ST. PAUL - The NFL feebly attempted to untangle its national anthem knot on Wednesday by agreeing to a convoluted compromise that was more of a cop-out.
The 32 titans of industry washed their hands of vital issues such as social justice and racial inequality by daring its players to kneel or protest during the playing of the "Star-Spangled Banner" under penalty of fines by teams that also have a punitive sword hanging over them.
Players had previously been required to be on the field for the anthem; now they are allowed to stay in the locker room, free to shout at the walls or kneel anywhere but the televised stage of unscripted violence and raw entertainment that has this country hooked on the NFL like opiates.
Congrats, NFL, for managing down a divisive cultural issue that undoubtedly will pit hawkish owners against their more dovish colleagues. Employment rules now depend on where you work, potentially pitting teams in navy blue California against ruby red Texas.
NFL teams will be fined an uncertain amount if any of their players do not "show respect for the flag and the anthem," according to Commissioner Roger Goodell. The punishment trickles down to allow clubs to fine players and staff for demonstrating any form of protest.
"It was unfortunate that on-field protests created a false perception among many that thousands of NFL players were unpatriotic," Goodell said in a statement. "This is not and was never the case."
Never mind more than two-thirds of NFL's gladiators are African-American, and that some might have opinions on questionable police shootings that plagued the United States long before Colin Kaepernick took a preseason knee in 2016 in an effort to shine a peaceful spotlight on the problem.
Never mind that a league with an 85-page rule book that requires a Latin dictionary to decipher has decided, without players union input, to abdicate responsibility with a threadbare policy that placates nobody. Another grievance from the NFL Players Association is destined for the chambers of another federal judge in the interminable fight for power between owners and players.
Forget about the "Let's Listen Together" player-owner initiative the NFL created before Super Bowl LII to focus on criminal justice reform and social justice. Kaepernick's silent protest arm-twisted the chastened league to take action, and now the NFL wants to bleach the topic while keeping the former Super Bowl quarterback sidelined.
No Vikings player the past two seasons kneeled down or protested in any fashion during the anthem. Owner Zygi Wilf joined arms with his team during one 2017 game to show unity after President Trump criticized the NFL and called on teams to suspend protesting players.
Minnesota was practicing during organized team activities in Eagan, Minn., when the NFL announced its policy, so I delicately explained the lowlights as players filtered off the field.
Veteran defensive end Brian Robison said he would never stay in the locker room or protest during the anthem but respects those who have.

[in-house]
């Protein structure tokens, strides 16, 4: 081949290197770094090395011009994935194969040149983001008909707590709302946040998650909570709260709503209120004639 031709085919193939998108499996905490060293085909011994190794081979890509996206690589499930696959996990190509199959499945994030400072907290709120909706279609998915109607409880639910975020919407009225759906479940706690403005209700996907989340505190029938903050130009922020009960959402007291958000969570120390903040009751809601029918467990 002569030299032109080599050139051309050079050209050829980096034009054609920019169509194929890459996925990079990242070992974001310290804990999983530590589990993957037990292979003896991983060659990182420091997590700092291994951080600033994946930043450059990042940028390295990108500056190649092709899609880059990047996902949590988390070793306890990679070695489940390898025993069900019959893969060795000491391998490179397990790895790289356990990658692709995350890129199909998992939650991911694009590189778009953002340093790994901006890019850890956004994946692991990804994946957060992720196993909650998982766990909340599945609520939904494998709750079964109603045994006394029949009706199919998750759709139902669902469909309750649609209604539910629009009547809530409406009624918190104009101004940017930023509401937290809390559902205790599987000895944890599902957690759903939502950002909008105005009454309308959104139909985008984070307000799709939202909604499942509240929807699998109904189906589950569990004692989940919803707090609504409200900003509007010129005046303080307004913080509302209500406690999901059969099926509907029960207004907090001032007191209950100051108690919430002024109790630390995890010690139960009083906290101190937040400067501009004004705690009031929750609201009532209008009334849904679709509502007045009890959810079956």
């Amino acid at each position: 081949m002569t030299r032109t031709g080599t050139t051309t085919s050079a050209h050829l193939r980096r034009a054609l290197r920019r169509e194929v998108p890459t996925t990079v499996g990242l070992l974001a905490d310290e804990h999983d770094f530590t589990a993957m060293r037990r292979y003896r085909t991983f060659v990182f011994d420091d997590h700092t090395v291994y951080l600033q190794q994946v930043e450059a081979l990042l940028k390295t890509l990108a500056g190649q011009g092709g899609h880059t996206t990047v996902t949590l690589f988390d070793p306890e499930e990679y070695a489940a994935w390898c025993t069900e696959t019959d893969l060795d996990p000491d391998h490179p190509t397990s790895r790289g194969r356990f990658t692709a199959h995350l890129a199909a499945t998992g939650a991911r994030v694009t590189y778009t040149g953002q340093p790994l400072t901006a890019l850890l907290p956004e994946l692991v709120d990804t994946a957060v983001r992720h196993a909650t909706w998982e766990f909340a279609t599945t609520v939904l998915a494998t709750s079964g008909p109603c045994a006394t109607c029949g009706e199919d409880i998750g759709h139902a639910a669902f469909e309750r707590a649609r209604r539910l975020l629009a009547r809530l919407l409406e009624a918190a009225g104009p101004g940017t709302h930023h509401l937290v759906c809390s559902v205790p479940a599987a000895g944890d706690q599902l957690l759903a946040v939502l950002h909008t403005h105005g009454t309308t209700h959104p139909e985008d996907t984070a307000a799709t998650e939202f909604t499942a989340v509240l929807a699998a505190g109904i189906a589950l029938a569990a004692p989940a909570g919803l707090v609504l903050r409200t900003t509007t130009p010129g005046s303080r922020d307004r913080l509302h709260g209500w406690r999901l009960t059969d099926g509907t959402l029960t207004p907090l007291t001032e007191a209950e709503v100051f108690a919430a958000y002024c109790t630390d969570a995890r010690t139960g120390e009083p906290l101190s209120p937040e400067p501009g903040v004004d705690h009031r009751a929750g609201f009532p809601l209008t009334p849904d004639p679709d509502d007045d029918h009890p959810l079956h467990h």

"I think we have the greatest country in the world," Robison said. "I'm going to go out there and stand up for that flag. But at the same time, our military has fought for those freedoms to allow those guys to have that decision. Whether we agree or disagree with what their decision is, that's not part of it. That's their freedom to do what they want to do."
Wide receiver Stefon Diggs said he divorces his political beliefs from his role as one employee among many.
"I'm part of an organization and part of a team; I always keep that in mind, from a collective unit," he said. "I like to keep things that way. I try not to do anything that's going to bring any attention to myself. I belong to an organization."
Coach Mike Zimmer was more adamant about his team staying unified and at attention.
"I was proud of my team last year; they stood for the anthem," he said. "I think it's important we stand for the anthem. I think it's important we respect our country the right way. A lot of people have died for that flag. That flag represents our country and what we stand for. I think that's important."
Kaepernick is suing the NFL for essentially blackballing him; only 30, he hasn't played since 2016. He and his comrades in uniform also have inalienable rights to protest inequalities that have plagued us since before the ink dried on the Declaration of Independence. Those players have massive megaphones to amplify their cause on social media, or from whatever late-night couch and ESPN scream fest they choose.
I argued in August to do away with pregame anthems to disarm the provocateurs. Remove your hat, place your right hand over your heart and sing like a canary on your own. Or just go back to staring at your cellphones and standing in line for $12 beers while awaiting kickoff.
But that will never happen in a country where folks love to throw the American flag in the face of anyone who challenges what it symbolizes. Honoring America is more nuanced than standing at attention for its national anthem, and the NFL has dishonored its role as an agent of change.